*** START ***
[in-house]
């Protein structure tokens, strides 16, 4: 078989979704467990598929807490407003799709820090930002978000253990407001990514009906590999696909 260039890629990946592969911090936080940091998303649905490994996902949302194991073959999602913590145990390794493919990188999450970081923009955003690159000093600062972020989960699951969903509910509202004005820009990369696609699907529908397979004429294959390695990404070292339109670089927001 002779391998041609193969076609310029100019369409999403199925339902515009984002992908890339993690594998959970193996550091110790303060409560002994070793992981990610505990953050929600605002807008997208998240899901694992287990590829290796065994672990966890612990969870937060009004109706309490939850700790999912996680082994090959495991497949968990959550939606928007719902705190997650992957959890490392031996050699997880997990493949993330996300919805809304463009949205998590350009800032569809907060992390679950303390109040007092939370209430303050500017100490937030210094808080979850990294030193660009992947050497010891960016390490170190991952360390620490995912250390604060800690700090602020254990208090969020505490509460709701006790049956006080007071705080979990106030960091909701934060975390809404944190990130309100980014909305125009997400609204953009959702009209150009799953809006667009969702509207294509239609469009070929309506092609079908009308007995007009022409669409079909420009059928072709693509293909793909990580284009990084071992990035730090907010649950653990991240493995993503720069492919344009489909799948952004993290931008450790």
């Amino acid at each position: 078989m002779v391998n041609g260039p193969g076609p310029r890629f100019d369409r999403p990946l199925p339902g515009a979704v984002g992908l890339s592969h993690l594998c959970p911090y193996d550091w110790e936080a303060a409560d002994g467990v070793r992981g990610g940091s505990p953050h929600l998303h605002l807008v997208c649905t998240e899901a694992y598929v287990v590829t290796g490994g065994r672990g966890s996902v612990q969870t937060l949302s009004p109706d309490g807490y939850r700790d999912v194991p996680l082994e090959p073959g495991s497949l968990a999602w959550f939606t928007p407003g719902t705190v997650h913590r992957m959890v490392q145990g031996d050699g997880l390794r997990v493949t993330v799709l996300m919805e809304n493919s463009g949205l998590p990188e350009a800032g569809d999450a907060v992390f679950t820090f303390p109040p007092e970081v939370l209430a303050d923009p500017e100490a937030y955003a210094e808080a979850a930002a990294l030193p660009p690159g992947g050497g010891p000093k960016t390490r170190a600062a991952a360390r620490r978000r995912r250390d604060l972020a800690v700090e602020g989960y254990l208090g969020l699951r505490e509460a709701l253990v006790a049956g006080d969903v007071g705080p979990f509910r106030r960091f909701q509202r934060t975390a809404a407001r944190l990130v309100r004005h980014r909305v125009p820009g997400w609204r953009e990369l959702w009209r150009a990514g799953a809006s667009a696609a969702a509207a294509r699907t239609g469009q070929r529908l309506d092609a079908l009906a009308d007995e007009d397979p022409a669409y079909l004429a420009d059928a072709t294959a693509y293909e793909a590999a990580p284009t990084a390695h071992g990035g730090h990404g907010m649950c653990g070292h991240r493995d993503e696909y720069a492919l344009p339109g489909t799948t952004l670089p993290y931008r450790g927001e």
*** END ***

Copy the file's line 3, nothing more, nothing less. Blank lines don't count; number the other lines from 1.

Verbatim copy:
């Amino acid at each position: 078989m002779v391998n041609g260039p193969g076609p310029r890629f100019d369409r999403p990946l199925p339902g515009a979704v984002g992908l890339s592969h993690l594998c959970p911090y193996d550091w110790e936080a303060a409560d002994g467990v070793r992981g990610g940091s505990p953050h929600l998303h605002l807008v997208c649905t998240e899901a694992y598929v287990v590829t290796g490994g065994r672990g966890s996902v612990q969870t937060l949302s009004p109706d309490g807490y939850r700790d999912v194991p996680l082994e090959p073959g495991s497949l968990a999602w959550f939606t928007p407003g719902t705190v997650h913590r992957m959890v490392q145990g031996d050699g997880l390794r997990v493949t993330v799709l996300m919805e809304n493919s463009g949205l998590p990188e350009a800032g569809d999450a907060v992390f679950t820090f303390p109040p007092e970081v939370l209430a303050d923009p500017e100490a937030y955003a210094e808080a979850a930002a990294l030193p660009p690159g992947g050497g010891p000093k960016t390490r170190a600062a991952a360390r620490r978000r995912r250390d604060l972020a800690v700090e602020g989960y254990l208090g969020l699951r505490e509460a709701l253990v006790a049956g006080d969903v007071g705080p979990f509910r106030r960091f909701q509202r934060t975390a809404a407001r944190l990130v309100r004005h980014r909305v125009p820009g997400w609204r953009e990369l959702w009209r150009a990514g799953a809006s667009a696609a969702a509207a294509r699907t239609g469009q070929r529908l309506d092609a079908l009906a009308d007995e007009d397979p022409a669409y079909l004429a420009d059928a072709t294959a693509y293909e793909a590999a990580p284009t990084a390695h071992g990035g730090h990404g907010m649950c653990g070292h991240r493995d993503e696909y720069a492919l344009p339109g489909t799948t952004l670089p993290y931008r450790g927001e």